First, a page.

The Court vastly expands the reach of the FAA beyond the commercial context to include almost all contracts of employment.

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Circuit City Stores, Inc. v. Adams, 523 U.S. 105 (2001)

Relevant Facts: A man filled out a job application to work at a big-box electronics retailer, and was hired. The fine print at the bottom of the company’s job application contained a forced arbitration clause. Two years later, the employee pursued a discrimination claim under state law. Citing the FAA, the company invoked the forced arbitration clause to move the claim out of court.


Question Before The Court: Whether the reach of the FAA extends beyond commercial contracts to include most contracts of employment.


The Opinion: §1 of the FAA excludes from the Act’s coverage “contracts of employment of seamen, railroad employees, or any class of workers engaged in foreign or interstate commerce.” Applying a general rule of statutory construction, the Court held that, rather than exclude employment contracts from the FAA, “the better interpretation is to construe the statute . . . to confine the exemption to transportation workers.” To hold that the clause exempted all workers from the FAA, in the Court’s opinion, would be to render the specific reference to seamen and railroad workers superfluous. As a result, according to the Court, most non-transportation employment contracts containing an arbitration clause are subject to the FAA.


The Court rejected the argument that applying the FAA to most employment contracts would infringe on the traditional role played by states to regulate the employment relationship, including the passage of “state employment laws which restrict or limit the ability of employees and employers to enter into arbitration agreements.” Instead, the Court re-iterated its position in Southland that “Congress intended the FAA to apply in state courts and to preempt state antiarbitration laws to the contrary. . . The Court should not chip away at Southland by indirection, especially by adoption of the variable interpretation theory advanced by the respondents in the instant case [which argued for interpreting the statute in light of the extent of the legislature’s commerce clause power at the time of the law’s passage].”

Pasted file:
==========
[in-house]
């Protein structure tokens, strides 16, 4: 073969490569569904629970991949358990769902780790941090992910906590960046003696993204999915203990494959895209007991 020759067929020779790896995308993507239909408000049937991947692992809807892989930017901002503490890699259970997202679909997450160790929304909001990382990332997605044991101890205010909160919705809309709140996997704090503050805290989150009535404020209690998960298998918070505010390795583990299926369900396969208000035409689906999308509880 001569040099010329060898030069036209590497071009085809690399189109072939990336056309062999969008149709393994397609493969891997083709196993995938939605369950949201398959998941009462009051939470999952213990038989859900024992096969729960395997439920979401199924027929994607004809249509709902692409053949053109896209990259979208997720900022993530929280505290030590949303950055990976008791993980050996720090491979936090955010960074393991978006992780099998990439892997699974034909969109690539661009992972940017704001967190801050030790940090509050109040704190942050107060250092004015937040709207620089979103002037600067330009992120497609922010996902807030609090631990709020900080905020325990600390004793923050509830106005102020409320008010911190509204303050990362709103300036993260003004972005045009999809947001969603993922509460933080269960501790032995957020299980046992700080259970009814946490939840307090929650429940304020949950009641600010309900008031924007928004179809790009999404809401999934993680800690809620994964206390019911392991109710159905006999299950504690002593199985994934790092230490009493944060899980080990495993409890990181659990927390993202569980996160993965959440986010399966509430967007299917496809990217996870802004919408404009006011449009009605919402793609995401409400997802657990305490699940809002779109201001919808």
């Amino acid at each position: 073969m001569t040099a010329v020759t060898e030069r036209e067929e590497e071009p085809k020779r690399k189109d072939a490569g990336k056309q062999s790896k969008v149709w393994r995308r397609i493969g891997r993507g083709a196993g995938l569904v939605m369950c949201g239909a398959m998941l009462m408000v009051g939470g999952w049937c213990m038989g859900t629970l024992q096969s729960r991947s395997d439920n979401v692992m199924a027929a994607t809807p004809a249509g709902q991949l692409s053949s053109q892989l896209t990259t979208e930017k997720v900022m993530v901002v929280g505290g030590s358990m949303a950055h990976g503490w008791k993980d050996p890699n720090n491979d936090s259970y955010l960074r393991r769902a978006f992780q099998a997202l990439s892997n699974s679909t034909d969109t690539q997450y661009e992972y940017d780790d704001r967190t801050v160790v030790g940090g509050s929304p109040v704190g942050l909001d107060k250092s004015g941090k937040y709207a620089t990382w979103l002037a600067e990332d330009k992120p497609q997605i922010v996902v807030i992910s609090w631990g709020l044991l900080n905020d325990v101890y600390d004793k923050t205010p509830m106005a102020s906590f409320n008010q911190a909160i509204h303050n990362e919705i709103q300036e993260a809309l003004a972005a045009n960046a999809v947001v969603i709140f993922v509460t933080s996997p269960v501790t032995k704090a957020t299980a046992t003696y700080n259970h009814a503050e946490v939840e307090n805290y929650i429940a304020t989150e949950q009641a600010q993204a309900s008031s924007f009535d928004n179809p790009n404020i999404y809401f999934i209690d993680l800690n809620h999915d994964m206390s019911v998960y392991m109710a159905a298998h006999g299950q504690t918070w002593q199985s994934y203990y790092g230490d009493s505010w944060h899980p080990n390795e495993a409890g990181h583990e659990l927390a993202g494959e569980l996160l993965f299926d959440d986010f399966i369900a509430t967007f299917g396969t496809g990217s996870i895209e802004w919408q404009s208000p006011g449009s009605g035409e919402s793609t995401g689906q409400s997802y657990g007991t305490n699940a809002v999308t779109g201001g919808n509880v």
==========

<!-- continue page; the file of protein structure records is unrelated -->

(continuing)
With this case, the Court opened the floodgates on forced arbitration clauses in employment contracts. It is worth noting that the employer in this case raised the argument that the job application did not actually constitute an employment contract in its petition for certiorari, but the Court declined to rule on that point. The opinion in this case, then, is implicitly premised on the fact that the arbitration clause in the job application constituted a valid and enforceable contract.


After this ruling, with extremely limited exception, employers became free to require pre-dispute arbitration agreements—forced arbitration clauses—as a condition of employment, and they have done so with rapidity. Through job applications, employee handbooks, and other adhesive employment documents, over 60 million workers are now bound by forced arbitration clauses.

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